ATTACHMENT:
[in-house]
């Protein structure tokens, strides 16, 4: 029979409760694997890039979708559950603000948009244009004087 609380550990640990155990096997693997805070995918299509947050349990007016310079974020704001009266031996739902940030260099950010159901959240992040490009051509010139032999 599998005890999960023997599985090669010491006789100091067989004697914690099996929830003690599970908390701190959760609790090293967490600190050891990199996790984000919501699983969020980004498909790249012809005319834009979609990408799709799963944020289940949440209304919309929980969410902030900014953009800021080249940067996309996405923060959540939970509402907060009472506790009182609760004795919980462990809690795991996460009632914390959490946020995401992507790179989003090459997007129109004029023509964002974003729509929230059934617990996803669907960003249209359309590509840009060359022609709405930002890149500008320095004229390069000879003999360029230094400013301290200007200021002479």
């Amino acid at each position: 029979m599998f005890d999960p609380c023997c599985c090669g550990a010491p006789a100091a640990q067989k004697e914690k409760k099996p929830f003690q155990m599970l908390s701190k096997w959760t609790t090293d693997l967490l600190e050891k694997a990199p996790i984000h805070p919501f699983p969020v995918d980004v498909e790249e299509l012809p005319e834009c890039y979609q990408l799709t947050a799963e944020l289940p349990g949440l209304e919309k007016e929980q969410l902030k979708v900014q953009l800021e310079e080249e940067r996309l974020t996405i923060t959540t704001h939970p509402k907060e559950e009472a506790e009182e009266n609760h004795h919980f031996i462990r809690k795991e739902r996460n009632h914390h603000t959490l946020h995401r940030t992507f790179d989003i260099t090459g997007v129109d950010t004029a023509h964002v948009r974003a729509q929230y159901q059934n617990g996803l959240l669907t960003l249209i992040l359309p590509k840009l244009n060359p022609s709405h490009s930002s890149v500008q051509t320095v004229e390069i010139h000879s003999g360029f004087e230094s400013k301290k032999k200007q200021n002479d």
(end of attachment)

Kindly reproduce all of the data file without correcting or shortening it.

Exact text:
[in-house]
């Protein structure tokens, strides 16, 4: 029979409760694997890039979708559950603000948009244009004087 609380550990640990155990096997693997805070995918299509947050349990007016310079974020704001009266031996739902940030260099950010159901959240992040490009051509010139032999 599998005890999960023997599985090669010491006789100091067989004697914690099996929830003690599970908390701190959760609790090293967490600190050891990199996790984000919501699983969020980004498909790249012809005319834009979609990408799709799963944020289940949440209304919309929980969410902030900014953009800021080249940067996309996405923060959540939970509402907060009472506790009182609760004795919980462990809690795991996460009632914390959490946020995401992507790179989003090459997007129109004029023509964002974003729509929230059934617990996803669907960003249209359309590509840009060359022609709405930002890149500008320095004229390069000879003999360029230094400013301290200007200021002479």
């Amino acid at each position: 029979m599998f005890d999960p609380c023997c599985c090669g550990a010491p006789a100091a640990q067989k004697e914690k409760k099996p929830f003690q155990m599970l908390s701190k096997w959760t609790t090293d693997l967490l600190e050891k694997a990199p996790i984000h805070p919501f699983p969020v995918d980004v498909e790249e299509l012809p005319e834009c890039y979609q990408l799709t947050a799963e944020l289940p349990g949440l209304e919309k007016e929980q969410l902030k979708v900014q953009l800021e310079e080249e940067r996309l974020t996405i923060t959540t704001h939970p509402k907060e559950e009472a506790e009182e009266n609760h004795h919980f031996i462990r809690k795991e739902r996460n009632h914390h603000t959490l946020h995401r940030t992507f790179d989003i260099t090459g997007v129109d950010t004029a023509h964002v948009r974003a729509q929230y159901q059934n617990g996803l959240l669907t960003l249209i992040l359309p590509k840009l244009n060359p022609s709405h490009s930002s890149v500008q051509t320095v004229e390069i010139h000879s003999g360029f004087e230094s400013k301290k032999k200007q200021n002479d």